Apr 17, 2015


By Rebecca Dmytryk

A sampling from our day...

The morning started out with a call from a woman in Salinas, she was really upset - her voice was shaky and I could tell she'd been crying. 

She said she saw a snake in her bedroom... 

She and the children were out of the room. I instructed her to jam a bath towel under the door so the snake would not be able to get out.

Duane went to check it out. When he arrived, the entire family was outside, waiting. He was escorted to the room.

There, he found an alligator lizard. A very large, very pissed off alligator lizard. 

Duane scooped it into a bucket and released it nearby.

During the lizard rescue, we were referred a call from the Santa Cruz County Animal Shelter about a bird that had just walked into a medical clinic on Main Street in Watsonville - downtown Watsonville!

We rushed over to find a green heron brancher hiding in a filing closet. 

The bird appeared uninjured but its wings were a bit droopy. Not too unusual. 

A brancher is the stage of development where it's normal for a chick to be exploring the branches of its treetop world. Even on the ground, branchers often do fine, hiding under bushes,... but not on the ground in downtown Watsonville. 

We made the decision to transfer the baby to Wildlife Center of Silicon Valley where it will then go to International Bird Rescue in Cordelia until it's ready for release back in the slough.

Meanwhile, we dispatched WES' First Responder Ron Eby to take a look for a common murre, reportedly beached at the end of Jetty Road in Moss Landing.

Just a short time later, we were given a call from the Hollister Animal Control. A baby bird had fallen from its nest at the entrance of the Police Station. First Responder, Deanna Barth, took the call. By the time she arrived, the nestling house sparrow had perished - likely injured from the fall. THANK YOU DEANNA!!!

By then we'd heard back from Ron Eby. The murre was no where to be found. THANK YOU RON!!!

As Duane and I were headed up to San Jose to deliver the heron, we received a call from someone in Palos Verdes who wanted to know what she could feed her neighborhood squirrels because she just read on the Internet that peanuts were bad. 

I did all I could to kindly explain that feeding the squirrels was the wrong thing to do. She might love squirrels but neighboring homes probably don't share the sentiment, so, really, encouraging the animals isn't a good idea. If you love the animals, I said, don't feed them. 

She then wanted to know how they would survive - what they would find to eat on their own. Then she went on, wanting to know where on Earth do squirrels find sanctuary. In retrospect, I suppose I could have ended the call a little better...

Not long after that, the Santa Cruz Animal Shelter called on us again, asking if we'd take a call about a rattlesnake in someone's backyard.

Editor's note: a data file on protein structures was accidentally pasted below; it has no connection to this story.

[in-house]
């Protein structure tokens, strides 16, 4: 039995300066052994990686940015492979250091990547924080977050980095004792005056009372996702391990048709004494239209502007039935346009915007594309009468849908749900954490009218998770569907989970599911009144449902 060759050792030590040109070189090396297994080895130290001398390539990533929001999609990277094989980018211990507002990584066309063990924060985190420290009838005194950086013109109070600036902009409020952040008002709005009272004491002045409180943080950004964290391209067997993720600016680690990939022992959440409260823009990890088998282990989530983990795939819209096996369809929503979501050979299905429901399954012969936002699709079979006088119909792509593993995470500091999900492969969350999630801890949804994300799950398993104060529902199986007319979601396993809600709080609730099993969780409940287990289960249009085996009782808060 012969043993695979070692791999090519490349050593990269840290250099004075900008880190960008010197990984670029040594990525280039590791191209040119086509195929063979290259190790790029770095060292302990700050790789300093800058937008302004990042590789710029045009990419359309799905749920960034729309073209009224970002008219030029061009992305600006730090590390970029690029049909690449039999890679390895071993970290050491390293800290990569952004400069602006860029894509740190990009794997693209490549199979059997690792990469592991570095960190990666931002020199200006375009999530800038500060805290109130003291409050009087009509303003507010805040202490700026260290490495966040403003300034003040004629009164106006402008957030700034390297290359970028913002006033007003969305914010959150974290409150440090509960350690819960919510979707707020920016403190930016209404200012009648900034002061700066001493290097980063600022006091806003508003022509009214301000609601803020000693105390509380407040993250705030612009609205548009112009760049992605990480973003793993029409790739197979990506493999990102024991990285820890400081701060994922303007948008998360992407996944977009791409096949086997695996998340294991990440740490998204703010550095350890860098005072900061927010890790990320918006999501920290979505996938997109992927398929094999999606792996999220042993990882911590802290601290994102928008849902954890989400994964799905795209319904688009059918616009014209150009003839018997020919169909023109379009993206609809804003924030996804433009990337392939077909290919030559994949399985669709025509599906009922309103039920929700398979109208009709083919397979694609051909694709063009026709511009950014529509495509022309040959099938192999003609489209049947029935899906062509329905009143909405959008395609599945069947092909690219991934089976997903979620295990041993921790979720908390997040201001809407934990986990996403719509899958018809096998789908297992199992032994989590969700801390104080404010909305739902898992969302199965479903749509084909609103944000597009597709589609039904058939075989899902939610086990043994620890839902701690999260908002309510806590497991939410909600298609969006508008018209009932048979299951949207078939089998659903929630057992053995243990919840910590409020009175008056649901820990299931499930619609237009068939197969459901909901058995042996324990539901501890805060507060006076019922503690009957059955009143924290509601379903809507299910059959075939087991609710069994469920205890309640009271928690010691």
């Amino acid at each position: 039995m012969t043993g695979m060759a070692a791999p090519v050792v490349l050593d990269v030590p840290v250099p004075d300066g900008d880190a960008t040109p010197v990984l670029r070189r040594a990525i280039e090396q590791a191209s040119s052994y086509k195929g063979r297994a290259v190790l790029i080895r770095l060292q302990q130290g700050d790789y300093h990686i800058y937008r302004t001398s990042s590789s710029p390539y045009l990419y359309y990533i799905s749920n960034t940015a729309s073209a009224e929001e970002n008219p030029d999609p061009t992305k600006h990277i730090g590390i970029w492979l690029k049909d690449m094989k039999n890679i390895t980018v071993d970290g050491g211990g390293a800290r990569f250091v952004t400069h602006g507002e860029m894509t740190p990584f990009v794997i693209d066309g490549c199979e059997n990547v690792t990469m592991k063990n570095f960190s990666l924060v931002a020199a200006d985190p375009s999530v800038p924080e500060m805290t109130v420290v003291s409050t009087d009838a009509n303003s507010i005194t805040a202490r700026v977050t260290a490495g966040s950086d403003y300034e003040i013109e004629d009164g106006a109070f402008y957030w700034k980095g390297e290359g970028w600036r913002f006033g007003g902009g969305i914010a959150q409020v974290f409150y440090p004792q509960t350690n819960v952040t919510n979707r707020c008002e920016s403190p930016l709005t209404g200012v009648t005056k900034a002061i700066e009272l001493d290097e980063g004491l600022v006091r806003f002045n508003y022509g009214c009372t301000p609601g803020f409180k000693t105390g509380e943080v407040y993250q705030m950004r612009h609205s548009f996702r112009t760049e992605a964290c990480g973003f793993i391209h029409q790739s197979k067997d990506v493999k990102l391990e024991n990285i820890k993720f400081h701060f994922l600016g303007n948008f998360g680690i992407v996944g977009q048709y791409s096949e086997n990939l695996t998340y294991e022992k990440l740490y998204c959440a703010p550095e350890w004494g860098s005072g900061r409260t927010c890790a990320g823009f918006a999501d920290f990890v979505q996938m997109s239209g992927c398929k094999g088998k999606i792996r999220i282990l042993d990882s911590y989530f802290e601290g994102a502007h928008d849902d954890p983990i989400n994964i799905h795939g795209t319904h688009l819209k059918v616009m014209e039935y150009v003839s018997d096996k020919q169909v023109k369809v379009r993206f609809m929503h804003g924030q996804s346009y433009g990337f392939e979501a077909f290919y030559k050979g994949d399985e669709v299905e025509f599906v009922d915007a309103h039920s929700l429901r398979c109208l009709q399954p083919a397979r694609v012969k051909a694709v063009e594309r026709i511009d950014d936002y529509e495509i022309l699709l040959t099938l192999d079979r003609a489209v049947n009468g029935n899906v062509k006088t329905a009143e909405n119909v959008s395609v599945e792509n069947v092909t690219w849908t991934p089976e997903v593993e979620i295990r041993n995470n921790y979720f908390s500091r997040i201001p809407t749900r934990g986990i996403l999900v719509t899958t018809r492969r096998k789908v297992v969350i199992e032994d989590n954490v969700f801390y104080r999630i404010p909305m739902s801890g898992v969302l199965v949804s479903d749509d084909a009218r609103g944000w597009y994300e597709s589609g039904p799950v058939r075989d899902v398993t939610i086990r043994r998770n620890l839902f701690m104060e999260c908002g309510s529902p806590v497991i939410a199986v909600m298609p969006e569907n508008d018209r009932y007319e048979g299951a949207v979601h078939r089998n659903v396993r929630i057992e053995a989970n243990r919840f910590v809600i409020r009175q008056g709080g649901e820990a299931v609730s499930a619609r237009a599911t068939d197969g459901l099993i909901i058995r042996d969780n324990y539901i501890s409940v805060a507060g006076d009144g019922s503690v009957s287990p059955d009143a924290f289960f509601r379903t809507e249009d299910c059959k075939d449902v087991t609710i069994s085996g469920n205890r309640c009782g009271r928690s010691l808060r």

I called the RP and had her text me a photograph. She sent a video and picture of a gorgeous gopher snake. She was worried because the snake vibrated its tail. I assured her - that's what gopher snakes do.

Next, we received a call from a farmer in Madera. A red-tailed hawk built a nest on a power pole. The fuses on the transformer have blown twice now, shutting off power to a pump that waters his vineyard. PG&E won't switch the power back on until the nest is removed.

We asked for photos and more details. I am sure we can find a way to give the hawks a better spot to raise their chicks and save the vineyard!

Next, we received a call from a person concerned for the welfare of a flock of Canada geese at Pasadena High School, and another from someone who had just helped a family of geese cross a busy intersection in Concord.

Later, a resident of Pasatiempo, in Santa Cruz, called, worried for a large gopher snake that had gotten wedged between her barbecue and fence. By the time we returned her call it had wriggled free and was fine.

The last call of the day was to check up on a barn owl chick that fell from its palm tree nest over 2 weeks ago. 

Under our direction, the homeowner has been looking out for the owlet as the parents come down to the ground to make food-drops of gopher and vole and rat. 

This was just a sampling of the calls we received today. It's a very busy time of year and you keep us going - paying for gas and supplies and equipment with every donation.

If you haven't signed up for monthly giving, it's a great way to give a little bit at a time and make a big difference! 

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Happy Birthday Jay!

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